When you watch a rocket launch, it's usually to enjoy the show put on by the rocket itself. With one of NASA's next launches, however, you'll likely be more interested in what's left behind. When one of two Black Brant IX rockets blasts off for an aurora science mission between February 13th and March 3rd, it'll form artificial clouds in space, around 60 to 100 miles above the Earth. The vehicle will deploy a small amount of trimethyl aluminum that should react with the atmosphere and produce white puffs that will help scientists track auroral winds.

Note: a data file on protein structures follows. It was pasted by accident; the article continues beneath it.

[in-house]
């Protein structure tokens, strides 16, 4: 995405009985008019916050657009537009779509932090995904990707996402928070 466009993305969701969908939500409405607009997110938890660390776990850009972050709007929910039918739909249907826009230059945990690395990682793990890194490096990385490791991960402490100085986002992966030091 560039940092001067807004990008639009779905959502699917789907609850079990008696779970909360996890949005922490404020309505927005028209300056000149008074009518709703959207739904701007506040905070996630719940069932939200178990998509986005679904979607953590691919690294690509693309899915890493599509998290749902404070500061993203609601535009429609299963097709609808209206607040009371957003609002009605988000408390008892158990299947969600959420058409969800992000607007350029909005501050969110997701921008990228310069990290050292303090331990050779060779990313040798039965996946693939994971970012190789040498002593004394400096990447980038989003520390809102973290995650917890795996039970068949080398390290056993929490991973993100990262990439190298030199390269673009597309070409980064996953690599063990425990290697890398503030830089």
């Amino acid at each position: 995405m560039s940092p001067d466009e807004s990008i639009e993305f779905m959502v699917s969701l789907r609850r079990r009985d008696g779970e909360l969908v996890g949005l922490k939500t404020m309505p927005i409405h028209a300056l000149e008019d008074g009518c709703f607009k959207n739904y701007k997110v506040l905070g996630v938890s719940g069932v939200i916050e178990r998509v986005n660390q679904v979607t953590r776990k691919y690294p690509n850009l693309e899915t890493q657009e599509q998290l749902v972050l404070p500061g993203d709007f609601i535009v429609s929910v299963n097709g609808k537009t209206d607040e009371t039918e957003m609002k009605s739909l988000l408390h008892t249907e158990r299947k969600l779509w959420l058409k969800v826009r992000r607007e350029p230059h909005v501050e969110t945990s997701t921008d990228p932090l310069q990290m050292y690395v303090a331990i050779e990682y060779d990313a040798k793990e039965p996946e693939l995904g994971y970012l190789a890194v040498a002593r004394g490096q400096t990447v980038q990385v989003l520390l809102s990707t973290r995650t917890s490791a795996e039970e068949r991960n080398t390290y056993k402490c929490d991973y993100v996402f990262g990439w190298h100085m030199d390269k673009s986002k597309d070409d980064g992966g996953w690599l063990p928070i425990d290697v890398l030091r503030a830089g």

Before you ask: NASA says the aluminum creates "absolutely no hazard" to people below. You see more aluminum in a fireworks show, it adds.
Just when the launch takes place will depend on both aurora activity and clear skies, so you may only get short notice. Also, there's a good chance that you'll need to stay up late to watch the livestream when the rocket will take off from Alaska's Poker Flat Research Range between 11PM and 4AM Eastern once it gets the all-clear. If you feel that modern rocket launches are a bit stale, though, it might be worth a look.